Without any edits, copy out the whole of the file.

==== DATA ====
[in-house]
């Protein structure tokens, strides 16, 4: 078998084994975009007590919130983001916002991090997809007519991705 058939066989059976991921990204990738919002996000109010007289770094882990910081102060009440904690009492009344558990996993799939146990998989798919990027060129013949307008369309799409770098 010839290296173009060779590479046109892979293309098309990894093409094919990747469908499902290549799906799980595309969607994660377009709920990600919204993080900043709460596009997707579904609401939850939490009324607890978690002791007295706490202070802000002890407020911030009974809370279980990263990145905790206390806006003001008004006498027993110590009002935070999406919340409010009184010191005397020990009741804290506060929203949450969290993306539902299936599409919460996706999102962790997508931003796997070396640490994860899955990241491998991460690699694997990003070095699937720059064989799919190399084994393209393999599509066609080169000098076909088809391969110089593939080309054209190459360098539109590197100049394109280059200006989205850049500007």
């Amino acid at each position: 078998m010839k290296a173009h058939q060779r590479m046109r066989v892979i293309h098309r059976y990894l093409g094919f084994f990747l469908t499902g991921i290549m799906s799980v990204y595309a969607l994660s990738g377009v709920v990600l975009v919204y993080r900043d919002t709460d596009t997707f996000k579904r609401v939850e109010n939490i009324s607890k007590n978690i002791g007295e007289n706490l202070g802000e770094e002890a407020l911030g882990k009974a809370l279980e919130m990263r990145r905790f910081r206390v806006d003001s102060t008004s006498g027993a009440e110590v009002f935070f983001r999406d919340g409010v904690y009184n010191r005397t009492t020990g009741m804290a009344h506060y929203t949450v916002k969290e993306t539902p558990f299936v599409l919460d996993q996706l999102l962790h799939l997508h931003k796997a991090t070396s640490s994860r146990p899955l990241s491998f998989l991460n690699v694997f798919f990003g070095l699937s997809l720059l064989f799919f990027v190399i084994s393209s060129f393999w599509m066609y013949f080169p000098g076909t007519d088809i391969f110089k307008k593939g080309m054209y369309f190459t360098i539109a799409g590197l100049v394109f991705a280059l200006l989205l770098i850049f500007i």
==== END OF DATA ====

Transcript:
[in-house]
């Protein structure tokens, strides 16, 4: 078998084994975009007590919130983001916002991090997809007519991705 058939066989059976991921990204990738919002996000109010007289770094882990910081102060009440904690009492009344558990996993799939146990998989798919990027060129013949307008369309799409770098 010839290296173009060779590479046109892979293309098309990894093409094919990747469908499902290549799906799980595309969607994660377009709920990600919204993080900043709460596009997707579904609401939850939490009324607890978690002791007295706490202070802000002890407020911030009974809370279980990263990145905790206390806006003001008004006498027993110590009002935070999406919340409010009184010191005397020990009741804290506060929203949450969290993306539902299936599409919460996706999102962790997508931003796997070396640490994860899955990241491998991460690699694997990003070095699937720059064989799919190399084994393209393999599509066609080169000098076909088809391969110089593939080309054209190459360098539109590197100049394109280059200006989205850049500007």
């Amino acid at each position: 078998m010839k290296a173009h058939q060779r590479m046109r066989v892979i293309h098309r059976y990894l093409g094919f084994f990747l469908t499902g991921i290549m799906s799980v990204y595309a969607l994660s990738g377009v709920v990600l975009v919204y993080r900043d919002t709460d596009t997707f996000k579904r609401v939850e109010n939490i009324s607890k007590n978690i002791g007295e007289n706490l202070g802000e770094e002890a407020l911030g882990k009974a809370l279980e919130m990263r990145r905790f910081r206390v806006d003001s102060t008004s006498g027993a009440e110590v009002f935070f983001r999406d919340g409010v904690y009184n010191r005397t009492t020990g009741m804290a009344h506060y929203t949450v916002k969290e993306t539902p558990f299936v599409l919460d996993q996706l999102l962790h799939l997508h931003k796997a991090t070396s640490s994860r146990p899955l990241s491998f998989l991460n690699v694997f798919f990003g070095l699937s997809l720059l064989f799919f990027v190399i084994s393209s060129f393999w599509m066609y013949f080169p000098g076909t007519d088809i391969f110089k307008k593939g080309m054209y369309f190459t360098i539109a799409g590197l100049v394109f991705a280059l200006l989205l770098i850049f500007i």